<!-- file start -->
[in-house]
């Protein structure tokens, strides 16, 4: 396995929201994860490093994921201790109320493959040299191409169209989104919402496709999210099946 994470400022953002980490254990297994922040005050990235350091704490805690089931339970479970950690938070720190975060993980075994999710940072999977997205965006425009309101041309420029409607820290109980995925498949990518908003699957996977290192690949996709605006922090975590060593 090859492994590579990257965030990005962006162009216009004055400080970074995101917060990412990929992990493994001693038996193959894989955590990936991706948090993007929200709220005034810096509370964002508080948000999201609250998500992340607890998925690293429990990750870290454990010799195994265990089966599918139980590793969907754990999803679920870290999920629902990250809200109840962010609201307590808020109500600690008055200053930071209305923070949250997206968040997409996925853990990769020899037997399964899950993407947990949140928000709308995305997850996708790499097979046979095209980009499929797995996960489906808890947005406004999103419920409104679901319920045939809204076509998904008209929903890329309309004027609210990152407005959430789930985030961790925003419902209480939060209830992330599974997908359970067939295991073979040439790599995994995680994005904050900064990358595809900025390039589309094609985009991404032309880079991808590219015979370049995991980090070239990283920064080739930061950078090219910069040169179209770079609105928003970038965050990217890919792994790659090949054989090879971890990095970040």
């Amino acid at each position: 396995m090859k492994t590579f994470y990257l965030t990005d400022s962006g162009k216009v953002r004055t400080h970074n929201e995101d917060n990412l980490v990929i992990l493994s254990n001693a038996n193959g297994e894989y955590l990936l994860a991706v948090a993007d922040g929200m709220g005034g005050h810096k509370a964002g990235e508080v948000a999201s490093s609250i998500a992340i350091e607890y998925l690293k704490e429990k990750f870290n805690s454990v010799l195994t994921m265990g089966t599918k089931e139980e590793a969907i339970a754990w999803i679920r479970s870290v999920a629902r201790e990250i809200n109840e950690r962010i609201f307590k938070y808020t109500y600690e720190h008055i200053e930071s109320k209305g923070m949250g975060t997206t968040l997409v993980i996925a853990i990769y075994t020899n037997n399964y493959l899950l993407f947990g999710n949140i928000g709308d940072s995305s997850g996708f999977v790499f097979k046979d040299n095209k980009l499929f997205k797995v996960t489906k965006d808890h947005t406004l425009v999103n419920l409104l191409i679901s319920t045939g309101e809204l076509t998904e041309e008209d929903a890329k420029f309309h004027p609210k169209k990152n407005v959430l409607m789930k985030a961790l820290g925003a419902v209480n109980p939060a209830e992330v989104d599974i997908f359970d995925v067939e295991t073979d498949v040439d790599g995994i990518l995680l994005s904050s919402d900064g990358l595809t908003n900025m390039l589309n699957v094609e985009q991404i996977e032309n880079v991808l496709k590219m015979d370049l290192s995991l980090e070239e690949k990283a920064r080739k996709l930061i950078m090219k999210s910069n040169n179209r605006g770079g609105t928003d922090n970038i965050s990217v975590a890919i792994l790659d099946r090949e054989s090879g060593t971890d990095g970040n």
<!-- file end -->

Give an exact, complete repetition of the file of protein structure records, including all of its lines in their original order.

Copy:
[in-house]
């Protein structure tokens, strides 16, 4: 396995929201994860490093994921201790109320493959040299191409169209989104919402496709999210099946 994470400022953002980490254990297994922040005050990235350091704490805690089931339970479970950690938070720190975060993980075994999710940072999977997205965006425009309101041309420029409607820290109980995925498949990518908003699957996977290192690949996709605006922090975590060593 090859492994590579990257965030990005962006162009216009004055400080970074995101917060990412990929992990493994001693038996193959894989955590990936991706948090993007929200709220005034810096509370964002508080948000999201609250998500992340607890998925690293429990990750870290454990010799195994265990089966599918139980590793969907754990999803679920870290999920629902990250809200109840962010609201307590808020109500600690008055200053930071209305923070949250997206968040997409996925853990990769020899037997399964899950993407947990949140928000709308995305997850996708790499097979046979095209980009499929797995996960489906808890947005406004999103419920409104679901319920045939809204076509998904008209929903890329309309004027609210990152407005959430789930985030961790925003419902209480939060209830992330599974997908359970067939295991073979040439790599995994995680994005904050900064990358595809900025390039589309094609985009991404032309880079991808590219015979370049995991980090070239990283920064080739930061950078090219910069040169179209770079609105928003970038965050990217890919792994790659090949054989090879971890990095970040």
């Amino acid at each position: 396995m090859k492994t590579f994470y990257l965030t990005d400022s962006g162009k216009v953002r004055t400080h970074n929201e995101d917060n990412l980490v990929i992990l493994s254990n001693a038996n193959g297994e894989y955590l990936l994860a991706v948090a993007d922040g929200m709220g005034g005050h810096k509370a964002g990235e508080v948000a999201s490093s609250i998500a992340i350091e607890y998925l690293k704490e429990k990750f870290n805690s454990v010799l195994t994921m265990g089966t599918k089931e139980e590793a969907i339970a754990w999803i679920r479970s870290v999920a629902r201790e990250i809200n109840e950690r962010i609201f307590k938070y808020t109500y600690e720190h008055i200053e930071s109320k209305g923070m949250g975060t997206t968040l997409v993980i996925a853990i990769y075994t020899n037997n399964y493959l899950l993407f947990g999710n949140i928000g709308d940072s995305s997850g996708f999977v790499f097979k046979d040299n095209k980009l499929f997205k797995v996960t489906k965006d808890h947005t406004l425009v999103n419920l409104l191409i679901s319920t045939g309101e809204l076509t998904e041309e008209d929903a890329k420029f309309h004027p609210k169209k990152n407005v959430l409607m789930k985030a961790l820290g925003a419902v209480n109980p939060a209830e992330v989104d599974i997908f359970d995925v067939e295991t073979d498949v040439d790599g995994i990518l995680l994005s904050s919402d900064g990358l595809t908003n900025m390039l589309n699957v094609e985009q991404i996977e032309n880079v991808l496709k590219m015979d370049l290192s995991l980090e070239e690949k990283a920064r080739k996709l930061i950078m090219k999210s910069n040169n179209r605006g770079g609105t928003d922090n970038i965050s990217v975590a890919i792994l790659d099946r090949e054989s090879g060593t971890d990095g970040n």